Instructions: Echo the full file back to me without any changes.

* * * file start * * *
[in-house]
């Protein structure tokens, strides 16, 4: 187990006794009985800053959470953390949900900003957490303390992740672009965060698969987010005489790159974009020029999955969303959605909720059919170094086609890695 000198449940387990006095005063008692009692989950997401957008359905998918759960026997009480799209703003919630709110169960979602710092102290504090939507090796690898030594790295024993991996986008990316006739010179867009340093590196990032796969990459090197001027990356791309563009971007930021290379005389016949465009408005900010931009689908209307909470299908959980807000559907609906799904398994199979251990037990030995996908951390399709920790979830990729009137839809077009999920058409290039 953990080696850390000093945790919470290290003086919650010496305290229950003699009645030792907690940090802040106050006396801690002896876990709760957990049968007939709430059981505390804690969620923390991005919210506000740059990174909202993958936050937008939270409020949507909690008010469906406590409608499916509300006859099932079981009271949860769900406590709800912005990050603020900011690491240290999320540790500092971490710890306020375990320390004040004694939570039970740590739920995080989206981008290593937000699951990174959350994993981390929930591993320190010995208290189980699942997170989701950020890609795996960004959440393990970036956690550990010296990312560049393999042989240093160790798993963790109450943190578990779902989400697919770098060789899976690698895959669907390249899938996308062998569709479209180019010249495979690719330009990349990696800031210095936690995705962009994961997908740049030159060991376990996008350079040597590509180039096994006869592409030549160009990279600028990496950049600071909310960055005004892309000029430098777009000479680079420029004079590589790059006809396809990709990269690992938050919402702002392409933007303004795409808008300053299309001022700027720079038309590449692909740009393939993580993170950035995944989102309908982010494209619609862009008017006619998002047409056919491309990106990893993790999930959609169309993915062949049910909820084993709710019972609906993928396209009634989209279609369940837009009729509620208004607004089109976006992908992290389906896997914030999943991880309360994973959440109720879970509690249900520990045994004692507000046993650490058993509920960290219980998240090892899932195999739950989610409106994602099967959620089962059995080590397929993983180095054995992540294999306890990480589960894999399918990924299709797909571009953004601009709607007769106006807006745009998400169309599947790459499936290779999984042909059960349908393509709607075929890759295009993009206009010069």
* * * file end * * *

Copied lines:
[in-house]
């Protein structure tokens, strides 16, 4: 187990006794009985800053959470953390949900900003957490303390992740672009965060698969987010005489790159974009020029999955969303959605909720059919170094086609890695 000198449940387990006095005063008692009692989950997401957008359905998918759960026997009480799209703003919630709110169960979602710092102290504090939507090796690898030594790295024993991996986008990316006739010179867009340093590196990032796969990459090197001027990356791309563009971007930021290379005389016949465009408005900010931009689908209307909470299908959980807000559907609906799904398994199979251990037990030995996908951390399709920790979830990729009137839809077009999920058409290039 953990080696850390000093945790919470290290003086919650010496305290229950003699009645030792907690940090802040106050006396801690002896876990709760957990049968007939709430059981505390804690969620923390991005919210506000740059990174909202993958936050937008939270409020949507909690008010469906406590409608499916509300006859099932079981009271949860769900406590709800912005990050603020900011690491240290999320540790500092971490710890306020375990320390004040004694939570039970740590739920995080989206981008290593937000699951990174959350994993981390929930591993320190010995208290189980699942997170989701950020890609795996960004959440393990970036956690550990010296990312560049393999042989240093160790798993963790109450943190578990779902989400697919770098060789899976690698895959669907390249899938996308062998569709479209180019010249495979690719330009990349990696800031210095936690995705962009994961997908740049030159060991376990996008350079040597590509180039096994006869592409030549160009990279600028990496950049600071909310960055005004892309000029430098777009000479680079420029004079590589790059006809396809990709990269690992938050919402702002392409933007303004795409808008300053299309001022700027720079038309590449692909740009393939993580993170950035995944989102309908982010494209619609862009008017006619998002047409056919491309990106990893993790999930959609169309993915062949049910909820084993709710019972609906993928396209009634989209279609369940837009009729509620208004607004089109976006992908992290389906896997914030999943991880309360994973959440109720879970509690249900520990045994004692507000046993650490058993509920960290219980998240090892899932195999739950989610409106994602099967959620089962059995080590397929993983180095054995992540294999306890990480589960894999399918990924299709797909571009953004601009709607007769106006807006745009998400169309599947790459499936290779999984042909059960349908393509709607075929890759295009993009206009010069």